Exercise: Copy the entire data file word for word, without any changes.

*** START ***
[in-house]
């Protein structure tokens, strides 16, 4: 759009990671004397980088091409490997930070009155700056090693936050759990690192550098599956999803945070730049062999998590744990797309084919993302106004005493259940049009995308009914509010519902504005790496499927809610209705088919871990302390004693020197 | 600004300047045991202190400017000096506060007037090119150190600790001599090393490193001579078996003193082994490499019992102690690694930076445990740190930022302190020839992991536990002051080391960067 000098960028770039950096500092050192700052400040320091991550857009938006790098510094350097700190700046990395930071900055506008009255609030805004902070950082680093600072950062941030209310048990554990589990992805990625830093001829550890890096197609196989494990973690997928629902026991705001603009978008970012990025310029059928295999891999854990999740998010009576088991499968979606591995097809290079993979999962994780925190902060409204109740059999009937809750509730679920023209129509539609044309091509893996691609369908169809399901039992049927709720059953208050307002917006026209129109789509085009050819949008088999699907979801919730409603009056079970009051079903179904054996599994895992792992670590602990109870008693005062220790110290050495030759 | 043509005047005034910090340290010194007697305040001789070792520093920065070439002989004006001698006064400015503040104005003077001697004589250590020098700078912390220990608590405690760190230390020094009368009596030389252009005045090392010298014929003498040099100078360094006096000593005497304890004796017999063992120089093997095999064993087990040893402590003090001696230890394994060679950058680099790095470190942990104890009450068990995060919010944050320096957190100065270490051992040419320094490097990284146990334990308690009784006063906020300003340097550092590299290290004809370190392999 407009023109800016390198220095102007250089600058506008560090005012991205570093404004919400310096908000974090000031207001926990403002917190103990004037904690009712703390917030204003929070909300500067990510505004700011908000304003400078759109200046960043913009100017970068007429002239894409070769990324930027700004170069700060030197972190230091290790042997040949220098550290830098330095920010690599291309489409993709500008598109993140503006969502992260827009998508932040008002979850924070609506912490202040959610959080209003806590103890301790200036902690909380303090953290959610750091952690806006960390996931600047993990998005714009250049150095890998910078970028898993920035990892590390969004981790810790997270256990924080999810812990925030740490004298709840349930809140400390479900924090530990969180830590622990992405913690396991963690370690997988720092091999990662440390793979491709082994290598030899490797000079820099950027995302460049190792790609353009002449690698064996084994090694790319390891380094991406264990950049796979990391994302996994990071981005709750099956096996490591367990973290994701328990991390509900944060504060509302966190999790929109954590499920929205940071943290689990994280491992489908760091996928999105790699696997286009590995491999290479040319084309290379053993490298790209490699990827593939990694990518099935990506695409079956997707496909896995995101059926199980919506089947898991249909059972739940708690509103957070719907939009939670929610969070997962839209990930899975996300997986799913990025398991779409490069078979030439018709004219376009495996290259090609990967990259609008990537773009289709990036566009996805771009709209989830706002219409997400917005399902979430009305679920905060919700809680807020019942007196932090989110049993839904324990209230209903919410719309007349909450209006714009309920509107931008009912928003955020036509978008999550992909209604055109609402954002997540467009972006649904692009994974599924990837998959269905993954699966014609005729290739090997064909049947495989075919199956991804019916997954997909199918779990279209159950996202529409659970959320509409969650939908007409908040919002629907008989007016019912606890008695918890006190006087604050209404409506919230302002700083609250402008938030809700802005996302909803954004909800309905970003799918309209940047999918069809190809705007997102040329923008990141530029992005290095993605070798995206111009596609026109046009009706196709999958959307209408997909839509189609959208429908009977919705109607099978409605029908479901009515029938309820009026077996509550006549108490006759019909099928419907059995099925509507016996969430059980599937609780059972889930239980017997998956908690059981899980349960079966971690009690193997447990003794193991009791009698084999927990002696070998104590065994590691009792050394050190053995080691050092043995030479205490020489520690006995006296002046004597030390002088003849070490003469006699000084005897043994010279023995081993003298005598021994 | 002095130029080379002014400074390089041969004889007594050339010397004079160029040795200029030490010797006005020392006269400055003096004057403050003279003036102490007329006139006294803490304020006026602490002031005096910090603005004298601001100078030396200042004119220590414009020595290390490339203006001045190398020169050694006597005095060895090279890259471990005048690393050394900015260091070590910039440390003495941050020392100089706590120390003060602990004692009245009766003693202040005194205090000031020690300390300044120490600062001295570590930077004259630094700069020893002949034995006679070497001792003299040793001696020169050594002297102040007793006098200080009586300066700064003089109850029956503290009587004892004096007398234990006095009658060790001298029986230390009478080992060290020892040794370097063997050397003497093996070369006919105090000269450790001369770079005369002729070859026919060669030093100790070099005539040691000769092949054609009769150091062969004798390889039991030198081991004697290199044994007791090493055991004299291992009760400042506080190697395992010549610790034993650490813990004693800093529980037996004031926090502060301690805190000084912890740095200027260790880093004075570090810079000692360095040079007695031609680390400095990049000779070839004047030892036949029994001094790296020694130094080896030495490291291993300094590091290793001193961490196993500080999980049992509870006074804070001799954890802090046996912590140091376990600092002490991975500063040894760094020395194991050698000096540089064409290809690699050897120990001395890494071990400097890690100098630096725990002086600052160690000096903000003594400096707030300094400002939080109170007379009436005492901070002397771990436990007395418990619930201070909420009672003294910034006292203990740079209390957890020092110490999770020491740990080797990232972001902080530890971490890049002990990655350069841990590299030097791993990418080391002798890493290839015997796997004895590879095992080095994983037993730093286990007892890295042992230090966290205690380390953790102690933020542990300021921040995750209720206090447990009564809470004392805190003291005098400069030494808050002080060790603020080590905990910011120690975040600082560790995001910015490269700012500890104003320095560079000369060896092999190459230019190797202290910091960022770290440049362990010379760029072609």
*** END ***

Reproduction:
[in-house]
């Protein structure tokens, strides 16, 4: 759009990671004397980088091409490997930070009155700056090693936050759990690192550098599956999803945070730049062999998590744990797309084919993302106004005493259940049009995308009914509010519902504005790496499927809610209705088919871990302390004693020197 | 600004300047045991202190400017000096506060007037090119150190600790001599090393490193001579078996003193082994490499019992102690690694930076445990740190930022302190020839992991536990002051080391960067 000098960028770039950096500092050192700052400040320091991550857009938006790098510094350097700190700046990395930071900055506008009255609030805004902070950082680093600072950062941030209310048990554990589990992805990625830093001829550890890096197609196989494990973690997928629902026991705001603009978008970012990025310029059928295999891999854990999740998010009576088991499968979606591995097809290079993979999962994780925190902060409204109740059999009937809750509730679920023209129509539609044309091509893996691609369908169809399901039992049927709720059953208050307002917006026209129109789509085009050819949008088999699907979801919730409603009056079970009051079903179904054996599994895992792992670590602990109870008693005062220790110290050495030759 | 043509005047005034910090340290010194007697305040001789070792520093920065070439002989004006001698006064400015503040104005003077001697004589250590020098700078912390220990608590405690760190230390020094009368009596030389252009005045090392010298014929003498040099100078360094006096000593005497304890004796017999063992120089093997095999064993087990040893402590003090001696230890394994060679950058680099790095470190942990104890009450068990995060919010944050320096957190100065270490051992040419320094490097990284146990334990308690009784006063906020300003340097550092590299290290004809370190392999 407009023109800016390198220095102007250089600058506008560090005012991205570093404004919400310096908000974090000031207001926990403002917190103990004037904690009712703390917030204003929070909300500067990510505004700011908000304003400078759109200046960043913009100017970068007429002239894409070769990324930027700004170069700060030197972190230091290790042997040949220098550290830098330095920010690599291309489409993709500008598109993140503006969502992260827009998508932040008002979850924070609506912490202040959610959080209003806590103890301790200036902690909380303090953290959610750091952690806006960390996931600047993990998005714009250049150095890998910078970028898993920035990892590390969004981790810790997270256990924080999810812990925030740490004298709840349930809140400390479900924090530990969180830590622990992405913690396991963690370690997988720092091999990662440390793979491709082994290598030899490797000079820099950027995302460049190792790609353009002449690698064996084994090694790319390891380094991406264990950049796979990391994302996994990071981005709750099956096996490591367990973290994701328990991390509900944060504060509302966190999790929109954590499920929205940071943290689990994280491992489908760091996928999105790699696997286009590995491999290479040319084309290379053993490298790209490699990827593939990694990518099935990506695409079956997707496909896995995101059926199980919506089947898991249909059972739940708690509103957070719907939009939670929610969070997962839209990930899975996300997986799913990025398991779409490069078979030439018709004219376009495996290259090609990967990259609008990537773009289709990036566009996805771009709209989830706002219409997400917005399902979430009305679920905060919700809680807020019942007196932090989110049993839904324990209230209903919410719309007349909450209006714009309920509107931008009912928003955020036509978008999550992909209604055109609402954002997540467009972006649904692009994974599924990837998959269905993954699966014609005729290739090997064909049947495989075919199956991804019916997954997909199918779990279209159950996202529409659970959320509409969650939908007409908040919002629907008989007016019912606890008695918890006190006087604050209404409506919230302002700083609250402008938030809700802005996302909803954004909800309905970003799918309209940047999918069809190809705007997102040329923008990141530029992005290095993605070798995206111009596609026109046009009706196709999958959307209408997909839509189609959208429908009977919705109607099978409605029908479901009515029938309820009026077996509550006549108490006759019909099928419907059995099925509507016996969430059980599937609780059972889930239980017997998956908690059981899980349960079966971690009690193997447990003794193991009791009698084999927990002696070998104590065994590691009792050394050190053995080691050092043995030479205490020489520690006995006296002046004597030390002088003849070490003469006699000084005897043994010279023995081993003298005598021994 | 002095130029080379002014400074390089041969004889007594050339010397004079160029040795200029030490010797006005020392006269400055003096004057403050003279003036102490007329006139006294803490304020006026602490002031005096910090603005004298601001100078030396200042004119220590414009020595290390490339203006001045190398020169050694006597005095060895090279890259471990005048690393050394900015260091070590910039440390003495941050020392100089706590120390003060602990004692009245009766003693202040005194205090000031020690300390300044120490600062001295570590930077004259630094700069020893002949034995006679070497001792003299040793001696020169050594002297102040007793006098200080009586300066700064003089109850029956503290009587004892004096007398234990006095009658060790001298029986230390009478080992060290020892040794370097063997050397003497093996070369006919105090000269450790001369770079005369002729070859026919060669030093100790070099005539040691000769092949054609009769150091062969004798390889039991030198081991004697290199044994007791090493055991004299291992009760400042506080190697395992010549610790034993650490813990004693800093529980037996004031926090502060301690805190000084912890740095200027260790880093004075570090810079000692360095040079007695031609680390400095990049000779070839004047030892036949029994001094790296020694130094080896030495490291291993300094590091290793001193961490196993500080999980049992509870006074804070001799954890802090046996912590140091376990600092002490991975500063040894760094020395194991050698000096540089064409290809690699050897120990001395890494071990400097890690100098630096725990002086600052160690000096903000003594400096707030300094400002939080109170007379009436005492901070002397771990436990007395418990619930201070909420009672003294910034006292203990740079209390957890020092110490999770020491740990080797990232972001902080530890971490890049002990990655350069841990590299030097791993990418080391002798890493290839015997796997004895590879095992080095994983037993730093286990007892890295042992230090966290205690380390953790102690933020542990300021921040995750209720206090447990009564809470004392805190003291005098400069030494808050002080060790603020080590905990910011120690975040600082560790995001910015490269700012500890104003320095560079000369060896092999190459230019190797202290910091960022770290440049362990010379760029072609």